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Home > News and Events > NDA response to final CoRWM report  

NDA response to final CoRWM report

31 July 2006

The delivery of CoRWM’s final report to Government is another important step towards having clarity on the future long term solutions for radioactive waste management.

We now look forward to Government’s announcements on how it proposes to move forward on this agenda in order that momentum can be continued.

On specific areas of the report, the NDA makes the following comments:

  • We welcome the recommendation of the geological disposal solution
  • We reaffirm our commitment to reducing waste hazards in the earliest possible timeframe and for providing robust interim storage solutions pending disposal
  • We welcome the focus on community engagement and partnership and for the concept of community packages aligned to ‘volunteerism’

Geological Disposal

The NDA welcomes CoRWM’s preference for geological disposal of waste, which aligns with our previously stated position.

We recognise the challenges of deciding at this stage the precise form of geological disposal, although our working assumption is that repository vaults would be left open through an operational phase lasting for several decades and that waste packages would remain available for examination and potentially for retrieval during this period. However, the actual approach to be used will depend on future technical and safety case developments, taking account of site-specific issues. It must also be allowed to develop in the context of stakeholder engagement processes.

We recognise that implementation of a geological disposal solution may take a number of decades. In the meantime a ‘repository availability’ date for ILW of 2040 is used in the NDA baseline plans.

Safe and secure waste management and storage

The NDA would emphasise that safety and security is at the forefront of every aspect of our activities including waste management. In this regard our objective remains to reduce hazard and ensure that all wastes are converted into passively safe forms in the earliest possible time frame and for this to be placed into robust interim storage prior to final disposal. This intent is clearly set out in our approved Strategy document and is already accounted for in our current estimates for decommissioning and clean-up. A review of interim storage options for ILW is underway in order to identify the optimum solution for safe and secure storage up to and beyond the opening of a repository.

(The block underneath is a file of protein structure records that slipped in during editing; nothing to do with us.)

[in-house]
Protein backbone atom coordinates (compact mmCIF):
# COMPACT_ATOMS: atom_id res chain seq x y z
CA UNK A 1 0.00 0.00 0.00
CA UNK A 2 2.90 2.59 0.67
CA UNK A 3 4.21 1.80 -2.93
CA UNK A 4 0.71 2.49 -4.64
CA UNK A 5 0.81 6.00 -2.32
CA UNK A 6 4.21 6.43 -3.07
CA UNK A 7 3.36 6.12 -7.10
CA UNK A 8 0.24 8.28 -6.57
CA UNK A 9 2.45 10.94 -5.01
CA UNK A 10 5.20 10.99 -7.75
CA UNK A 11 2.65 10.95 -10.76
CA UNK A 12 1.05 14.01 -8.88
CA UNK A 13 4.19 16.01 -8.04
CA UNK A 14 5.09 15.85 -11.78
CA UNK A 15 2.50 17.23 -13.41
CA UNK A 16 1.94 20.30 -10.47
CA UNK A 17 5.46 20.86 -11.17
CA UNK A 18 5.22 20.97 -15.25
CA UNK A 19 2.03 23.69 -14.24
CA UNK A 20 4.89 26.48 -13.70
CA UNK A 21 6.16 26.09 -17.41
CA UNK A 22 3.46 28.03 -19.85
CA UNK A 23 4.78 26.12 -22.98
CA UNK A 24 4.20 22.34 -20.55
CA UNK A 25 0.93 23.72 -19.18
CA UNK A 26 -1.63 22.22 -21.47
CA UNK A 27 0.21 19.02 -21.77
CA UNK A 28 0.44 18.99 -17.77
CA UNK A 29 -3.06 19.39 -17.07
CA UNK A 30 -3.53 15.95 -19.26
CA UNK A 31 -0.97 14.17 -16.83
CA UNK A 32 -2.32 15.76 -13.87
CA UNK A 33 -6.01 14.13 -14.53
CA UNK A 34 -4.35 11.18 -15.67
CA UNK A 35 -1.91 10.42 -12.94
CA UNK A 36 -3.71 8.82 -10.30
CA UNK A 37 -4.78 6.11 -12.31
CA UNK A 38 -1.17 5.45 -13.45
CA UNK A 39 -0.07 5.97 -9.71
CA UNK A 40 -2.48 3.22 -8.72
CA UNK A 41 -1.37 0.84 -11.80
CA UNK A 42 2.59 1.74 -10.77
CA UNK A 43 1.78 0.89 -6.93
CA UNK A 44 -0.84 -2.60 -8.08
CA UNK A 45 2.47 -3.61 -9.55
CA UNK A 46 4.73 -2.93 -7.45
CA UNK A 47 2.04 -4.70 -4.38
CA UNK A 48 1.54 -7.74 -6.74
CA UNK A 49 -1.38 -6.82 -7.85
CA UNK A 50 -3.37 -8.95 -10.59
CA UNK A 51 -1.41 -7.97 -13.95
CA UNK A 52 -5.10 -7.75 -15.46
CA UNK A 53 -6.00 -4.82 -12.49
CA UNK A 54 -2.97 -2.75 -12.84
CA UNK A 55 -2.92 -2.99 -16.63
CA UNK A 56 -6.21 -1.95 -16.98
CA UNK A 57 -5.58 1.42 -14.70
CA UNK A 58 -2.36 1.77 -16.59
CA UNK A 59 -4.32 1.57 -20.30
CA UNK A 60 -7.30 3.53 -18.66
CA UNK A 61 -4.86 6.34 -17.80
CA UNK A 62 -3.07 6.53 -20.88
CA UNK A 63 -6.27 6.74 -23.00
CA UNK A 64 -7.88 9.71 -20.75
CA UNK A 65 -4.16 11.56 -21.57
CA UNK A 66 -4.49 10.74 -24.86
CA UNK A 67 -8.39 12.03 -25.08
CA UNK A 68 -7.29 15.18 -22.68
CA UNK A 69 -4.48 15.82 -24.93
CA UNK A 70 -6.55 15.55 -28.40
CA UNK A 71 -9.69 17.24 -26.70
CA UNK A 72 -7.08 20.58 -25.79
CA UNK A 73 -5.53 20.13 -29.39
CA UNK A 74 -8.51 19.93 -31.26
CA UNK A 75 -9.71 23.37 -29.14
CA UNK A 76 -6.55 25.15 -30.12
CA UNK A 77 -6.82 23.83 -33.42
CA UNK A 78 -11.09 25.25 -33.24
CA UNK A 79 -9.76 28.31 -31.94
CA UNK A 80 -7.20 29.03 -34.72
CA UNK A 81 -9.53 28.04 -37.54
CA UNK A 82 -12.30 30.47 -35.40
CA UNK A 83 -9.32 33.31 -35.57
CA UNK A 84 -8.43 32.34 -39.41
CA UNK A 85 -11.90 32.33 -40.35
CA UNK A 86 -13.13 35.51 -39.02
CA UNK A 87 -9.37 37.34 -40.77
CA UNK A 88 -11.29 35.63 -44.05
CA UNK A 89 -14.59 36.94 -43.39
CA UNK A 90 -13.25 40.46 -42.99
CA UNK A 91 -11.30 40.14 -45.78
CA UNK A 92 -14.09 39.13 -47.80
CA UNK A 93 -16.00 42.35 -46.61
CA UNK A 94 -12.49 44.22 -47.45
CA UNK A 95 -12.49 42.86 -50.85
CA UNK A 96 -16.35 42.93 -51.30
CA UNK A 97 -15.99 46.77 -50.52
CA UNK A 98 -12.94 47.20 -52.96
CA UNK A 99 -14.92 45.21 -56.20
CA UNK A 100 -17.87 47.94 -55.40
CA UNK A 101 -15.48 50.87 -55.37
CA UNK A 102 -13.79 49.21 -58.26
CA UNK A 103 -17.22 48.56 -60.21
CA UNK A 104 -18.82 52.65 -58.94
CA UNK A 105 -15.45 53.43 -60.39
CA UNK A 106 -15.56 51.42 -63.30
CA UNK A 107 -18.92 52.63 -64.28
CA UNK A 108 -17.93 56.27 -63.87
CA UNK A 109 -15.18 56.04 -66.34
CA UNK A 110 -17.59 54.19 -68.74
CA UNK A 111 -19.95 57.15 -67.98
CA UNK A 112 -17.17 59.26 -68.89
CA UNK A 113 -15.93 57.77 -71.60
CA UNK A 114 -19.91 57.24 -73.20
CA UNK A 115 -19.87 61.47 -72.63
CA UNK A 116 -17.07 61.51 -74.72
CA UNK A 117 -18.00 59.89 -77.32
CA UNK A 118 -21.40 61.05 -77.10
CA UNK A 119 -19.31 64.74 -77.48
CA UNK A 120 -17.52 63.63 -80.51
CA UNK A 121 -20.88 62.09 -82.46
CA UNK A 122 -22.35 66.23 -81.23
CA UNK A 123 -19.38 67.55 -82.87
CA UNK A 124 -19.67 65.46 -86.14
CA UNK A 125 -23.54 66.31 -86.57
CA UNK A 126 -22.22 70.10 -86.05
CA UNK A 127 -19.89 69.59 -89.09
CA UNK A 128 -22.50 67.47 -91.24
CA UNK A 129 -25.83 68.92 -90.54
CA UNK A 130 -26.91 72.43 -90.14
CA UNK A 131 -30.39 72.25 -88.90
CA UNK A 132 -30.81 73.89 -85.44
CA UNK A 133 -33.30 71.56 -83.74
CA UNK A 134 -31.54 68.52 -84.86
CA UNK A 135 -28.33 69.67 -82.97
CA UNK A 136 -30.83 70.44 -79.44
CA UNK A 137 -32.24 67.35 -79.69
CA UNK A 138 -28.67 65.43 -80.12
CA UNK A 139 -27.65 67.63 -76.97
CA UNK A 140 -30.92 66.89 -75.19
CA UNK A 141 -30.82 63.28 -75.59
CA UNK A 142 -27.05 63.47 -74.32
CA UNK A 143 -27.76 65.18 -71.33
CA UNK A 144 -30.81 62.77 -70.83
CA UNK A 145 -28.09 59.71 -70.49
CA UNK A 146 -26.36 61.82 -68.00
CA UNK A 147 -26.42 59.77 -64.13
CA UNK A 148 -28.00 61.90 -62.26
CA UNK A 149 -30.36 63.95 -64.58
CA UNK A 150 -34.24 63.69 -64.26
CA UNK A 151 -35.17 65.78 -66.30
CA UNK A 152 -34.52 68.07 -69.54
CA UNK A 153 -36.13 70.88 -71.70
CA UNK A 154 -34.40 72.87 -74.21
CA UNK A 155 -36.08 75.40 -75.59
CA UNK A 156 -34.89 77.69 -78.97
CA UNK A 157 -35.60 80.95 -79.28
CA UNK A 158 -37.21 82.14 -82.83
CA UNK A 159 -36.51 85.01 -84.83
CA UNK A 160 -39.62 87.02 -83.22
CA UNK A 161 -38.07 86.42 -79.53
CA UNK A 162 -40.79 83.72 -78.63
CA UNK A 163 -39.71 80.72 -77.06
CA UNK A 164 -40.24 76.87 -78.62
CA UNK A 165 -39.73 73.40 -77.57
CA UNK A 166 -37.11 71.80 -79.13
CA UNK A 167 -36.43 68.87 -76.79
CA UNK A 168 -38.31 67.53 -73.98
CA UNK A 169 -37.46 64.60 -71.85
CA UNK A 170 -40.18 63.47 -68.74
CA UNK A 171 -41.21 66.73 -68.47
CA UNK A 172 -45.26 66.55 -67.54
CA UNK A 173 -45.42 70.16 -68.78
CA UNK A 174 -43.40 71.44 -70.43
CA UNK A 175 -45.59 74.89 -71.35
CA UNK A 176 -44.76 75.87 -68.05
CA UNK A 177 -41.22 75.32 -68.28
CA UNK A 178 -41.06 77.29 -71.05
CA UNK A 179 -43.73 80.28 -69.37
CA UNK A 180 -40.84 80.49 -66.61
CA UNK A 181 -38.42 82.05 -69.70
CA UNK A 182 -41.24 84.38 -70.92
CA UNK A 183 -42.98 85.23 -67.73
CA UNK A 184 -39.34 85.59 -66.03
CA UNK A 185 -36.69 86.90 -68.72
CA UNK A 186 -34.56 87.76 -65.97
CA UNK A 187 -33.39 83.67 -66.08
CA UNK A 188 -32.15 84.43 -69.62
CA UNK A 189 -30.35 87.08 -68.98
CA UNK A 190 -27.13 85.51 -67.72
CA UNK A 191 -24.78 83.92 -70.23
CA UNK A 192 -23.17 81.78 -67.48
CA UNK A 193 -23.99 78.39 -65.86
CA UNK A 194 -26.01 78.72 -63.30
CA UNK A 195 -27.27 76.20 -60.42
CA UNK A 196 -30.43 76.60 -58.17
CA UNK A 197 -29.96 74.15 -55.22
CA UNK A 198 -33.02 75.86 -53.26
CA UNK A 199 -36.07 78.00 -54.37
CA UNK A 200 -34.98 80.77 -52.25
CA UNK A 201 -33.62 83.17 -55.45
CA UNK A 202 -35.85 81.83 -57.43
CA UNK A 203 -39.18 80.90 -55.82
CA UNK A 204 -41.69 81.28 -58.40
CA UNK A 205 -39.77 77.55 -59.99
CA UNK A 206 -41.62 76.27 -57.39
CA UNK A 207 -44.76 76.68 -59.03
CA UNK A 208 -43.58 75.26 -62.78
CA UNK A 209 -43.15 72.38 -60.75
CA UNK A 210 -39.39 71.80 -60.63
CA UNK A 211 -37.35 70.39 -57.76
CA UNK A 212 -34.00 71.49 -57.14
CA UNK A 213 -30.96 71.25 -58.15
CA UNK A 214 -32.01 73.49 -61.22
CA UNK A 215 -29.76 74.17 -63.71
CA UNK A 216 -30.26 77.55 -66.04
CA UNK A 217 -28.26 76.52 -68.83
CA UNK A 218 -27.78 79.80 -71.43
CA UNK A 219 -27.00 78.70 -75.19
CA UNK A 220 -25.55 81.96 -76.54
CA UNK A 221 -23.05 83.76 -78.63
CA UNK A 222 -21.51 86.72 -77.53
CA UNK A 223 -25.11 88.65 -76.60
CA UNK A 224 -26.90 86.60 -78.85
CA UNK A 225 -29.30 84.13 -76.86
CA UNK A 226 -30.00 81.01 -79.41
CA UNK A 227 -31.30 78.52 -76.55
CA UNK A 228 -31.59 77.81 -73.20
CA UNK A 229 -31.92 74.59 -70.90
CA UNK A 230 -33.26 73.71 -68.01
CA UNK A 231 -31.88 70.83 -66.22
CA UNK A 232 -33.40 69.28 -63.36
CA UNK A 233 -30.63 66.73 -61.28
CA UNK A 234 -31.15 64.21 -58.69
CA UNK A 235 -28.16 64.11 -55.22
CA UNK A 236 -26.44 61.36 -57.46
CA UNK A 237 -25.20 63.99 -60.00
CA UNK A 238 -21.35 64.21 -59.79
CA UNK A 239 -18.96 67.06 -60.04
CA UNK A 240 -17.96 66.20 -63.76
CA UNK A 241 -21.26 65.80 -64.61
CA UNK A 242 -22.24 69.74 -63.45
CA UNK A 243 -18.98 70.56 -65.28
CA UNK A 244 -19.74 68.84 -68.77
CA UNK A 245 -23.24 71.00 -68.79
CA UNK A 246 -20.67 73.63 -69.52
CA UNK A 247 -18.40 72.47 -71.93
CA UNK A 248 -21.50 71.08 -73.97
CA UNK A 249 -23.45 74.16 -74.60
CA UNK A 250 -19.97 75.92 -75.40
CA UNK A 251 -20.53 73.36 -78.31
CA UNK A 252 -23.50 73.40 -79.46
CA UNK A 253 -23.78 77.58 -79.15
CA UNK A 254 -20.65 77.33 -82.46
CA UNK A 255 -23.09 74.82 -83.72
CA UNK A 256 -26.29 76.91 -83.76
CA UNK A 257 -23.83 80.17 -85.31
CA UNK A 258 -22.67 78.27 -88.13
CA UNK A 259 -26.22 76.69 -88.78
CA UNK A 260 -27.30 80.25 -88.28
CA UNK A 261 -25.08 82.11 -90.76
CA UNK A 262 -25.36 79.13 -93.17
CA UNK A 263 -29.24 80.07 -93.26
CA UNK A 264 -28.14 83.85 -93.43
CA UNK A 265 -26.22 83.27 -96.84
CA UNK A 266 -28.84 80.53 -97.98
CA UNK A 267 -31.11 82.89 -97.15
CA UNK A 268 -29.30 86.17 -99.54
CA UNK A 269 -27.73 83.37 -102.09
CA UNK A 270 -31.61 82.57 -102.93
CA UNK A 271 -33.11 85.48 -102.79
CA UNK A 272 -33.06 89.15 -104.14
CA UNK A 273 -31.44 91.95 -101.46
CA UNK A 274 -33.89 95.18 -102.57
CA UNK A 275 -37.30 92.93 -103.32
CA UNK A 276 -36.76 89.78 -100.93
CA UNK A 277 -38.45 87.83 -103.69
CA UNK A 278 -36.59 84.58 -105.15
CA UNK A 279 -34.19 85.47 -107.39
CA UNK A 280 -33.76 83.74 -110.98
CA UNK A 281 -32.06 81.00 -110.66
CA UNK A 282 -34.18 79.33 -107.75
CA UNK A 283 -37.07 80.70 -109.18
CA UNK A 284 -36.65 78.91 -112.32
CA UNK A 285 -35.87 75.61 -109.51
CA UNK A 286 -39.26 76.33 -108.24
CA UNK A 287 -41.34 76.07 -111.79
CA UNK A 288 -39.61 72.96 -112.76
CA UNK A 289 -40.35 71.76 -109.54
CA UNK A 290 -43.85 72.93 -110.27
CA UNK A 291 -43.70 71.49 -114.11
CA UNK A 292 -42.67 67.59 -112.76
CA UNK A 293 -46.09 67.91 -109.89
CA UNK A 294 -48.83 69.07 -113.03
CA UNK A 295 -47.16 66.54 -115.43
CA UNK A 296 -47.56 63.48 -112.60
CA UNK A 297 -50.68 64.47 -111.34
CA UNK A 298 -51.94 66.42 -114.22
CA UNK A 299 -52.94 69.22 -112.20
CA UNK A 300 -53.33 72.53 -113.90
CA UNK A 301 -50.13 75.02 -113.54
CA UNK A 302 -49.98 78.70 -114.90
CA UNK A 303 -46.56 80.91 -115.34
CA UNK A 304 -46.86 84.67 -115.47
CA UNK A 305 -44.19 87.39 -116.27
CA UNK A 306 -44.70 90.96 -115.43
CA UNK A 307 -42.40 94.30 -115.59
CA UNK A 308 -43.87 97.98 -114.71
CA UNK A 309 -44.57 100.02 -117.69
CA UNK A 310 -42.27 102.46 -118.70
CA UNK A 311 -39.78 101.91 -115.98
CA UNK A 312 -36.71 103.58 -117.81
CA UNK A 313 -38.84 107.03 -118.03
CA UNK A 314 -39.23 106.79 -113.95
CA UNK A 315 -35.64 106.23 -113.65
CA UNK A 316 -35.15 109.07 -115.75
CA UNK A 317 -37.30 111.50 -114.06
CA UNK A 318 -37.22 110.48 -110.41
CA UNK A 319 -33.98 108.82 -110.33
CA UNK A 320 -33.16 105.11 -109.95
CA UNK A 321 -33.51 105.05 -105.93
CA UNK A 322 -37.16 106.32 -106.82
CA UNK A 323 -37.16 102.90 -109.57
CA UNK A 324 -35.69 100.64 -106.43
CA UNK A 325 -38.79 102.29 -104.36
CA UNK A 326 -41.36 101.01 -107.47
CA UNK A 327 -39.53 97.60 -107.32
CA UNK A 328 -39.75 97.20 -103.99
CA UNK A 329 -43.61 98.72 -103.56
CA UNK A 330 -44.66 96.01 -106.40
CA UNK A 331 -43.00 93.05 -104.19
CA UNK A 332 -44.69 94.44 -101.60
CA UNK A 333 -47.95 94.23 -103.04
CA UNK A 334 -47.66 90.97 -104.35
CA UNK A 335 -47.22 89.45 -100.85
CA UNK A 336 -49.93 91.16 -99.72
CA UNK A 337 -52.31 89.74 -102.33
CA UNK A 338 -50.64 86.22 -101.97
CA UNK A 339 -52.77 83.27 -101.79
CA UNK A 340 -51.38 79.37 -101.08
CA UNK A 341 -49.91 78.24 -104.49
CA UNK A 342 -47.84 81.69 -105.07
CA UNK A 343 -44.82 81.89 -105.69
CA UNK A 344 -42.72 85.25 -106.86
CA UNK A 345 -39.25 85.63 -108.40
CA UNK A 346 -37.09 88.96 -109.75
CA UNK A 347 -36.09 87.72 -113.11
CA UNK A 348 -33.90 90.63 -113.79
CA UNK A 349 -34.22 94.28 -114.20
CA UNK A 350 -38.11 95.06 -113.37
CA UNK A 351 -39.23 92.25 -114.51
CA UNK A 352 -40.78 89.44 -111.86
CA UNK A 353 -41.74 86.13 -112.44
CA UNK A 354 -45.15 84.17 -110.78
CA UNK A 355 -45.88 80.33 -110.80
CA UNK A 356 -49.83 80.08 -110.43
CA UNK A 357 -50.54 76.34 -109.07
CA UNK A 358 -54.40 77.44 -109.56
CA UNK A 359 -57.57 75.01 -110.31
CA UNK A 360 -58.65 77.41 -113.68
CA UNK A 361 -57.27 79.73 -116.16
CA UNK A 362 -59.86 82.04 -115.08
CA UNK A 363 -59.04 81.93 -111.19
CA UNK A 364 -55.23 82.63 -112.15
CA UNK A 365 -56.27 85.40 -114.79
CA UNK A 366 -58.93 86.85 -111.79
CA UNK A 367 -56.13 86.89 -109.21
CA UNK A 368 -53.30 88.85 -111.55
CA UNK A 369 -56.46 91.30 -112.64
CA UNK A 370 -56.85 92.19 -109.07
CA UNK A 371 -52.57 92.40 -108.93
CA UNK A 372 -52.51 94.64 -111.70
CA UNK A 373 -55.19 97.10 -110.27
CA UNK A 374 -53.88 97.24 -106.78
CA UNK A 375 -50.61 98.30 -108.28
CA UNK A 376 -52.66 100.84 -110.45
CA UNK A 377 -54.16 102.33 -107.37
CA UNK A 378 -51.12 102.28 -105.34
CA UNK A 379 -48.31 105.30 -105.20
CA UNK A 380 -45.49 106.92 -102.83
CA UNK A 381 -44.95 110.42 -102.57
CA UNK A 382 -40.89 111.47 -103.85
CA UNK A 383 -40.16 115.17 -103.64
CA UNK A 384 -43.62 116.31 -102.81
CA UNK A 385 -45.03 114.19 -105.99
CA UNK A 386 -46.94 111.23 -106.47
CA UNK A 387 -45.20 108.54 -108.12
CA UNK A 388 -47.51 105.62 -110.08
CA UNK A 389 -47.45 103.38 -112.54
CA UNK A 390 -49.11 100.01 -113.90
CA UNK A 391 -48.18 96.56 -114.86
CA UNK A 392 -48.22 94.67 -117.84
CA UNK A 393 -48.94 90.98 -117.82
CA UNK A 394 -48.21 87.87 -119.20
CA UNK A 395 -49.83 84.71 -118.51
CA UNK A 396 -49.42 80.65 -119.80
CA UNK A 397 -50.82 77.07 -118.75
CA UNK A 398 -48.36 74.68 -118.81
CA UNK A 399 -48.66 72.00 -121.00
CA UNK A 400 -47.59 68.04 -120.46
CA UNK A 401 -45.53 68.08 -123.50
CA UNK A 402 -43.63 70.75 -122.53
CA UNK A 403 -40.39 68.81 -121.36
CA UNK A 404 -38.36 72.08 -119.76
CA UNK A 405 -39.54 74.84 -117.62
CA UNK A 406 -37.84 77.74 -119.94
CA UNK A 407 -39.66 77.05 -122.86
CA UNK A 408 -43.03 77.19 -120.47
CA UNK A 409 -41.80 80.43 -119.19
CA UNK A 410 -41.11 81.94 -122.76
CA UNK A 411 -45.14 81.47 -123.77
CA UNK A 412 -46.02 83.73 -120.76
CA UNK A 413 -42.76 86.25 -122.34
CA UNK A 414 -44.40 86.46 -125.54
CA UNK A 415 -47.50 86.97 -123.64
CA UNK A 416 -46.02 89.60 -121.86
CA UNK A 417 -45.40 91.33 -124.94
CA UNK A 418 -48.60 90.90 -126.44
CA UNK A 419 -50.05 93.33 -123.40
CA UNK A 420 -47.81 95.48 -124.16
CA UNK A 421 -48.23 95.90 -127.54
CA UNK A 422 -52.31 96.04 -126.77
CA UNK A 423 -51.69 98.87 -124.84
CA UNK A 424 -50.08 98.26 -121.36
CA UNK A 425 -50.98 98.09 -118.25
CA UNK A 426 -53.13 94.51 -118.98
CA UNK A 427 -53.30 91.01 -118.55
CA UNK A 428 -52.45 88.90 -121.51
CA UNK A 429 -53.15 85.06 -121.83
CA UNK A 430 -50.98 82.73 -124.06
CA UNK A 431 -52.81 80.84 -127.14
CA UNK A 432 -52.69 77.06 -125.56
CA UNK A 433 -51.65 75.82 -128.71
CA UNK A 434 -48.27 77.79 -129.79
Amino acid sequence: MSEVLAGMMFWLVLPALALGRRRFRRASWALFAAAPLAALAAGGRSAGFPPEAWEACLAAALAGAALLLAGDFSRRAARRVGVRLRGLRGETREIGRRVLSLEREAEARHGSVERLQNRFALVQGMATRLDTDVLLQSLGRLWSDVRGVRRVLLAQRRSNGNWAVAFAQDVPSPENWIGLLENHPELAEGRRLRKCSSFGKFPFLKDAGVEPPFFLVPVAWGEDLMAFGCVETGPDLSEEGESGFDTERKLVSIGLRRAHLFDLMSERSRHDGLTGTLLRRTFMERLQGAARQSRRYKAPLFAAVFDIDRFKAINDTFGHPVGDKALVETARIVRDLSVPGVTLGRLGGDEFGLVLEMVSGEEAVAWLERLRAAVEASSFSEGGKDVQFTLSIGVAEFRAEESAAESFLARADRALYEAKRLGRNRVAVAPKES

Design and operation of waste storage facilities on NDA sites is carried out by the Site Licensees in the context of detailed regulatory approval processes covering safety, security and environmental issues. Suitability of waste packaging and storage arrangements is a key issue for NDA. We fund our Site Licensee Companies to work closely with Regulators to ensure that all regulatory requirements are met and all our site operating contractors are meeting regulatory requirements in this regard. With regards to security, OCNS has advised us that current arrangements meet stringent requirements.

NDA plans for waste storage align with CoRWM observations on the time that may be needed to implement the disposal solution. Existing NDA baseline plans and funding for ILW management at NDA sites are predicated on a 2040 date for the repository to open its doors. ILW stores at NDA sites are built typically with 50 to 100 year design lives, with well-engineered waste packages held in conditions appropriate to protect their integrity. This timespan allows for the fact that repository filling will take place over some decades, and that wastes will continue to arise after 2040. It also means that quite large variations in the date that the repository actually comes on line can be accommodated subject to addressing consequential cost and site clearance delay implications.

Flexible solutions

Whilst the NDA recognises that the default route for Reactor Decommissioning Wastes (RDW) should be geological disposal, we believe that there may be scope for alternative ways of handling some RDW streams that could lead to recycling or re-use. As an example, reactor steel with short half life activity could be held under secure institutional arrangements (such as a shallow LLW vault) until alternative treatments become available. Similarly there may be alternative treatments for reactor graphite rather than consigning the large quantities involved to geological disposal.